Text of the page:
Seacat Services on the south coast of the UK has become the first operator of crew transfer vessels to adopt a new design developed by Chartwell Marine
April 2019 saw crew transfer vessel owner Seacat Services sign a multi-million-pound contract to build a next-generation catamaran hullform crew transfer vessel for deployment in the offshore wind sector.
Seacat Services has a fleet of 14 vessels and operates internationally, working directly with developers, utilities, manufacturers and support service businesses to provide offshore personnel and equipment transfers.
The vessel, to be named Seacat Weatherly, was designed by Southampton-based naval architect Chartwell Marine and will be constructed by Isle of Wight firms Diverse Marine and Aluminium Marine Consultants (AMC) in Cowes on the south coast of England.
The contract includes an option for a further vessel, which would see Seacat Weatherly joined by a sister vessel in the Seacat Services fleet.
Demand for crew transfer vessels is growing, particularly for vessels able to transport up to 24 windfarm technicians or industrial personnel. The Chartwell 24 is Chartwell Marine’s response to that evolving market.
Scheduled for completion in March 2020, Seacat Weatherly will be the first Chartwell 24 catamaran to enter service, a design based on 10 years of experience in designing vessels for the offshore wind sector.
For Seacat Services, the vessel – which can accommodate 24 industrial personnel, alongside four crew – will support its commitment to innovation and to safety, technical availability and ‘time on turbine’ for offshore wind technicians.
Chartwell marine claims Seacat Weatherly will boast one of the largest foredecks of any CTV design on the market, providing enhanced cargo-carrying capacity. The vessel design has been optimised for safety, with designated walkways, handrails and safety sliding rails positioned for safe, repeatable crew transfer.
The new design also has a unique wheelhouse configuration that provides total control and complete visibility during logistic and crew transfer operations.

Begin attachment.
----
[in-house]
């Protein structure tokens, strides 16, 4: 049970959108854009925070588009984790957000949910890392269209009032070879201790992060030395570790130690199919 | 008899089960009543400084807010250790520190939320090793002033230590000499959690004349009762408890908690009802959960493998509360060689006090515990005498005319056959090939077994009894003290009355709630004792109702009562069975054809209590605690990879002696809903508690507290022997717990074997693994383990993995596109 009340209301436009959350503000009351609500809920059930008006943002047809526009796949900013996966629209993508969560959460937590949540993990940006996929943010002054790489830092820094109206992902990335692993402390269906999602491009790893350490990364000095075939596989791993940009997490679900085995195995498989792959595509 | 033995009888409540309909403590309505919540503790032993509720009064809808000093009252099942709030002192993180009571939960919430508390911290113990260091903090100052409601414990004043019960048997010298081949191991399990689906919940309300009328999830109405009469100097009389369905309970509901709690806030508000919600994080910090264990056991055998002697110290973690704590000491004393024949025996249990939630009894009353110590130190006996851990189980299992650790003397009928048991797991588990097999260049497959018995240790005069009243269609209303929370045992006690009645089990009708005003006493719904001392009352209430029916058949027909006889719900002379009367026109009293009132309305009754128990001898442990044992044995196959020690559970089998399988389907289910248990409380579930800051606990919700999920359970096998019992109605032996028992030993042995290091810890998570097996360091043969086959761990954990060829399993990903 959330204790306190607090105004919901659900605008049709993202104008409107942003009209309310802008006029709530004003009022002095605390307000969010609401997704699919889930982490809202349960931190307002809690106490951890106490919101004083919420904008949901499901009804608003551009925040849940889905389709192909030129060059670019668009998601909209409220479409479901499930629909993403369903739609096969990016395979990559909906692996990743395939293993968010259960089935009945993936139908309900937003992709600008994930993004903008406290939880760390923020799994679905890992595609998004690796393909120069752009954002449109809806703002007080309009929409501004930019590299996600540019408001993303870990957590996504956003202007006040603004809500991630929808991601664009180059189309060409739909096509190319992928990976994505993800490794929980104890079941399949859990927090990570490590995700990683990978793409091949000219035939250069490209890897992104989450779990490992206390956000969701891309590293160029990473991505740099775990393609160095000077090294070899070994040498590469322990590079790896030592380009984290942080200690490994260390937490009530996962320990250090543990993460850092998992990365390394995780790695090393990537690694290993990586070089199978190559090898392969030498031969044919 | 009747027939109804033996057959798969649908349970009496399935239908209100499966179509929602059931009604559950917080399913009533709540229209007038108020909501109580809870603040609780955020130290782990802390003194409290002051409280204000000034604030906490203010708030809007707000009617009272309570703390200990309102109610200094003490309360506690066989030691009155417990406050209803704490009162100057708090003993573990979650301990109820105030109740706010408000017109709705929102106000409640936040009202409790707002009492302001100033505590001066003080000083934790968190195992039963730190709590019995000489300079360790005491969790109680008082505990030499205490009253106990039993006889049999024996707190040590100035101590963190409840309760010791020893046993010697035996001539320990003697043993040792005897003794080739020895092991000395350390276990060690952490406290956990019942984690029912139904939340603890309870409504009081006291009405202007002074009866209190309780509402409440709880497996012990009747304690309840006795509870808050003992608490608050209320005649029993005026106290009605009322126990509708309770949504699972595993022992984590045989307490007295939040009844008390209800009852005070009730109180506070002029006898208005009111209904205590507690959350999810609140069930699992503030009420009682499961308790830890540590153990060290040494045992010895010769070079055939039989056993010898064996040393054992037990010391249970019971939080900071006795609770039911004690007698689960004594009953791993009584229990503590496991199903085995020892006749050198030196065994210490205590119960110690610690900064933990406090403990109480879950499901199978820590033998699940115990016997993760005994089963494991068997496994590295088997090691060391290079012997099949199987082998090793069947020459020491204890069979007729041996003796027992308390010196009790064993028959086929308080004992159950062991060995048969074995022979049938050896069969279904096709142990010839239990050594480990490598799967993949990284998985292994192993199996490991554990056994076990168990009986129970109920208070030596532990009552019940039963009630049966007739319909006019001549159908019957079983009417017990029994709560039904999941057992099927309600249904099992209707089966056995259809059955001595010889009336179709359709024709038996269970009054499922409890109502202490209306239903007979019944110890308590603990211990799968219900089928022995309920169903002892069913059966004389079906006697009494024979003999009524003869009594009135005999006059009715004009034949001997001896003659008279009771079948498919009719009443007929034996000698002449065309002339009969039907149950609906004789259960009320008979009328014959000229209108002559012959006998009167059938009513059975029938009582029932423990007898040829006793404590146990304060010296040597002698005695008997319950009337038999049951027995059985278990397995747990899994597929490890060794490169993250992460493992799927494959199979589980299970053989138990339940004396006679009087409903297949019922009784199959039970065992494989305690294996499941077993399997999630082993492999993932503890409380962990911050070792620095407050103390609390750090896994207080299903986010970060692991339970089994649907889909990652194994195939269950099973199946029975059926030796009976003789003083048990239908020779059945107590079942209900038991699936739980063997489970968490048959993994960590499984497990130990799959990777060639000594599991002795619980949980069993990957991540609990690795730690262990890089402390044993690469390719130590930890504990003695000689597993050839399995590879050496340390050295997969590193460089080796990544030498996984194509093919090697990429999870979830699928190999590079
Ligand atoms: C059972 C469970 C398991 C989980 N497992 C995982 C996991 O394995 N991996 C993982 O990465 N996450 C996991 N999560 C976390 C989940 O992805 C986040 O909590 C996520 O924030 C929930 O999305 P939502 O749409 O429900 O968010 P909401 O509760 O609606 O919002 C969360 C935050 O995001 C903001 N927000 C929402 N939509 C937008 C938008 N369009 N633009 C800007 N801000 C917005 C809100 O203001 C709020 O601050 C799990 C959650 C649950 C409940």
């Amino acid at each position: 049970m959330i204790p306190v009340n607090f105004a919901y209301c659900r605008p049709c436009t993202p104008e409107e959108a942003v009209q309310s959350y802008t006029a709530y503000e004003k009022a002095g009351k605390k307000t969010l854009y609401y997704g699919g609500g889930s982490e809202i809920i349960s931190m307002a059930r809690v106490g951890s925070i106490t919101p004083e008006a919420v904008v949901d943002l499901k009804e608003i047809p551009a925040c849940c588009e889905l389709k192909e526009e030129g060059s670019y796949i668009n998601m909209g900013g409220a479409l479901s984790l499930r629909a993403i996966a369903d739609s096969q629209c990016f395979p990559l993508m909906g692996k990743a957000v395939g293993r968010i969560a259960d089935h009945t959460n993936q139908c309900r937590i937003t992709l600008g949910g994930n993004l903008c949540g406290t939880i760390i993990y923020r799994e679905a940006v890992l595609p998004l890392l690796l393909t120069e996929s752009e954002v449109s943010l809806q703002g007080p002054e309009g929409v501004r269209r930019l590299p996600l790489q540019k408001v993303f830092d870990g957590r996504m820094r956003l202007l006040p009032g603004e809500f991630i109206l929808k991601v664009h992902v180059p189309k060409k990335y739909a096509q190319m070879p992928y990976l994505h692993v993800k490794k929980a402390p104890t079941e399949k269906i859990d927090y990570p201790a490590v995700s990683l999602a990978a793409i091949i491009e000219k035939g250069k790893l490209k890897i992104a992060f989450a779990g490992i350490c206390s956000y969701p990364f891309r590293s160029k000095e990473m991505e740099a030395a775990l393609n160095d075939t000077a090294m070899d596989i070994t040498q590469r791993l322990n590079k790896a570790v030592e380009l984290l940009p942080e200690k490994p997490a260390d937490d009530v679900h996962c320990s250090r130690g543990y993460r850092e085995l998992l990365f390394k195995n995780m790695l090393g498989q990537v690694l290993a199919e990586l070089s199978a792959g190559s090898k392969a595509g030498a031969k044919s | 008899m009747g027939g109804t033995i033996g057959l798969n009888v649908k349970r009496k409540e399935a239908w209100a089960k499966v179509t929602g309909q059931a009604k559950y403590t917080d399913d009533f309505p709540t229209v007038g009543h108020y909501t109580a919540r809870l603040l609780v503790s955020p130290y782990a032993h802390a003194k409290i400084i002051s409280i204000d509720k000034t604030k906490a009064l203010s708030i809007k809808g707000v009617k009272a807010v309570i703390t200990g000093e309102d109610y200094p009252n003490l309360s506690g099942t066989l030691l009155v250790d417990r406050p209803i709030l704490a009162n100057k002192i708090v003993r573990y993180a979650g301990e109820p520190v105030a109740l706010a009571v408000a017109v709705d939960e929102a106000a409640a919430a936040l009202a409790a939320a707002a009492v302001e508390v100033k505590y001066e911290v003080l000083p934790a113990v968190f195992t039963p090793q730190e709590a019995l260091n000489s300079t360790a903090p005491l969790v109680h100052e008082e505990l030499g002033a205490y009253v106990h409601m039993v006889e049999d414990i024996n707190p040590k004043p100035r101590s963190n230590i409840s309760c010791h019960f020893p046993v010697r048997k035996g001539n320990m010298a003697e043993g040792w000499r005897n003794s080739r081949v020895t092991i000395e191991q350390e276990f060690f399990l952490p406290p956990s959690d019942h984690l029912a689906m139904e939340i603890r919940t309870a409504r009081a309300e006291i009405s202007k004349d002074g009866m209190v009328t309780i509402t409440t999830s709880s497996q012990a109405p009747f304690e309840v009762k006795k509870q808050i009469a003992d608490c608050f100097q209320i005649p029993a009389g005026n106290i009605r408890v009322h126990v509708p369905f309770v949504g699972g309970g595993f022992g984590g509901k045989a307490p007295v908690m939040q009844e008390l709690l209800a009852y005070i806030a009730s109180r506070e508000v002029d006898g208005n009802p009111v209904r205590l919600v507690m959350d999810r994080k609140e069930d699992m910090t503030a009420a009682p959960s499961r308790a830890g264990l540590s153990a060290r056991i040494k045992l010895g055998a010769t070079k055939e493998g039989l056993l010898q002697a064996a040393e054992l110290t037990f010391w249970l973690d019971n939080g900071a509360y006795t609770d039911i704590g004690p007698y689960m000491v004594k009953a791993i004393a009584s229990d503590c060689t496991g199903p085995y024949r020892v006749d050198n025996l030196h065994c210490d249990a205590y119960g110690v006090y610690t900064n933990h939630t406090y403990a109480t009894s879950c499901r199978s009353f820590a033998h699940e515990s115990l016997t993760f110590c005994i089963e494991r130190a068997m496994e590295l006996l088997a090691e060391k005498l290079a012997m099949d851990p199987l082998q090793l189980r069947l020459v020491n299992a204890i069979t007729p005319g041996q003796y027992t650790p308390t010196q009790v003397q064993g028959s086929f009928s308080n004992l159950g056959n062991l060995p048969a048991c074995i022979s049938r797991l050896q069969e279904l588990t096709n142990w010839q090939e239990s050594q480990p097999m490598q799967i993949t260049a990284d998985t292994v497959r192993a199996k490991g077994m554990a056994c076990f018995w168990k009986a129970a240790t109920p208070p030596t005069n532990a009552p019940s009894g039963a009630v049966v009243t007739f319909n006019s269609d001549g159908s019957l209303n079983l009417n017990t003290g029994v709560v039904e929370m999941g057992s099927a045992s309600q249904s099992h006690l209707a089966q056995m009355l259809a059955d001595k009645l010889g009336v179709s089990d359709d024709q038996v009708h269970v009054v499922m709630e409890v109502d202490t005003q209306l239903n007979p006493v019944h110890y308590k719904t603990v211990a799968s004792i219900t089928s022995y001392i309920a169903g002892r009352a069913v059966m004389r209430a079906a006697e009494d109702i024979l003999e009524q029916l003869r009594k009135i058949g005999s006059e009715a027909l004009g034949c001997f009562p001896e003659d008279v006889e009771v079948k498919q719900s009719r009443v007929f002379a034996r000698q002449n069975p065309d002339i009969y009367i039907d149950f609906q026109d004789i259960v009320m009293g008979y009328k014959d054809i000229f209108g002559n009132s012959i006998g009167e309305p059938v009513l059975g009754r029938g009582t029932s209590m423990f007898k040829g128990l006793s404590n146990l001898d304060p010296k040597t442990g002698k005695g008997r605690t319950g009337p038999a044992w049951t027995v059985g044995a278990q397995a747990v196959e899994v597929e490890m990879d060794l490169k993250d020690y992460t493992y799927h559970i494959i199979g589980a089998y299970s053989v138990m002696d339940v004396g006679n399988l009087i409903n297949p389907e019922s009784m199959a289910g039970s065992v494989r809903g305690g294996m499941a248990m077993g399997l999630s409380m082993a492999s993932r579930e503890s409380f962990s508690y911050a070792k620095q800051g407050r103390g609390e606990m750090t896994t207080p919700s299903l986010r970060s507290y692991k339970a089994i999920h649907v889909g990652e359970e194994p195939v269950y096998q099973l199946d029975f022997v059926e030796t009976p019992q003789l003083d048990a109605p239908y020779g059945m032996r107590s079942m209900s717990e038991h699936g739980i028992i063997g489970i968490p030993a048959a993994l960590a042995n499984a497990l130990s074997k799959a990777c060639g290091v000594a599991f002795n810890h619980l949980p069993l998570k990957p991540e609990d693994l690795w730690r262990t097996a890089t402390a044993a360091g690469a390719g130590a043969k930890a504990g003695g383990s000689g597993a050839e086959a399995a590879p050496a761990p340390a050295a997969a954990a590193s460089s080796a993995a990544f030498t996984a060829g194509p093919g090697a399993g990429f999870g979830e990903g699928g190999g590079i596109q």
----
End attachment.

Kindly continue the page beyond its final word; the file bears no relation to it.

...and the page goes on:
At the same time, Seacat Weatherly’s hull and engine configuration have been designed to provide superior transit speed and manoeuvrability, alongside high bollard push and frictional holding force – both of which are critical attributes for vessels ‘pushing on’ to offshore wind turbines and other infrastructure.
Seacat Services managing director Ian Baylis said, “The Chartwell 24 is the vessel the market has been calling for. It not only responds directly to our needs as a vessel operator, but also ticks all the boxes for our offshore windfarm customers. Seacat Weatherly will help us set new benchmarks for safety, availability and performance.”
Chartwell Marine managing director Andy Page said, “The Chartwell 24 is a vessel design that was developed by the industry for the industry, with involvement throughout the offshore wind supply chain. We look forward, not only to the deployment of Seacat Weatherly in UK and European waters, but also to exporting the design overseas as international offshore wind development picks up pace.”
Although full details of the design have yet to be revealed, early iterations of the Chartwell 24 were based on four engines – and options for hybrid propulsion – to enable power sharing, enhancing efficiency and adding redundancy to maximise vessel reliability and availability.
Speaking at the time the design was first unveiled, Mr Page said, “With the Chartwell 24 we are responding directly to tried and tested vessel support approaches adopted throughout Europe, taking and building upon the best proven designs and equipping international operators and windfarm owners with a boat that is built for purpose, and meets their needs from day one.”